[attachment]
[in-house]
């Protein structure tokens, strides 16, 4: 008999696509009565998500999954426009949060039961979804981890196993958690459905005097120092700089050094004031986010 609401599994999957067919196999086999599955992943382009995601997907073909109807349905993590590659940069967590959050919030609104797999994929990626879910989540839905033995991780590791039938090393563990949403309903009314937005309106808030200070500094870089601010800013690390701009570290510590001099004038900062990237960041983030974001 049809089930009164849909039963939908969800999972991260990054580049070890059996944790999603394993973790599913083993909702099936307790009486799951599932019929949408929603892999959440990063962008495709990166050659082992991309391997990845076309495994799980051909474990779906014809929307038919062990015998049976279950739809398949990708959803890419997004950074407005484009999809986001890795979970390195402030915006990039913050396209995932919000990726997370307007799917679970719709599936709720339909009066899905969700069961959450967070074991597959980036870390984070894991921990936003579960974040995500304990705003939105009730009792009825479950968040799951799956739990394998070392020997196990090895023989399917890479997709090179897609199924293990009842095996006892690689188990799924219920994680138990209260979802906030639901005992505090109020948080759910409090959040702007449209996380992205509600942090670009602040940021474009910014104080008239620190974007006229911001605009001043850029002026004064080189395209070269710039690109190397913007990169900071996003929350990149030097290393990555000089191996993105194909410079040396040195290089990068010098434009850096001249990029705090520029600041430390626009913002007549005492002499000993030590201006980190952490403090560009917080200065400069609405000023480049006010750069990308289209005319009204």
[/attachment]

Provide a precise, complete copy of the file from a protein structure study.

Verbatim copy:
[in-house]
């Protein structure tokens, strides 16, 4: 008999696509009565998500999954426009949060039961979804981890196993958690459905005097120092700089050094004031986010 609401599994999957067919196999086999599955992943382009995601997907073909109807349905993590590659940069967590959050919030609104797999994929990626879910989540839905033995991780590791039938090393563990949403309903009314937005309106808030200070500094870089601010800013690390701009570290510590001099004038900062990237960041983030974001 049809089930009164849909039963939908969800999972991260990054580049070890059996944790999603394993973790599913083993909702099936307790009486799951599932019929949408929603892999959440990063962008495709990166050659082992991309391997990845076309495994799980051909474990779906014809929307038919062990015998049976279950739809398949990708959803890419997004950074407005484009999809986001890795979970390195402030915006990039913050396209995932919000990726997370307007799917679970719709599936709720339909009066899905969700069961959450967070074991597959980036870390984070894991921990936003579960974040995500304990705003939105009730009792009825479950968040799951799956739990394998070392020997196990090895023989399917890479997709090179897609199924293990009842095996006892690689188990799924219920994680138990209260979802906030639901005992505090109020948080759910409090959040702007449209996380992205509600942090670009602040940021474009910014104080008239620190974007006229911001605009001043850029002026004064080189395209070269710039690109190397913007990169900071996003929350990149030097290393990555000089191996993105194909410079040396040195290089990068010098434009850096001249990029705090520029600041430390626009913002007549005492002499000993030590201006980190952490403090560009917080200065400069609405000023480049006010750069990308289209005319009204």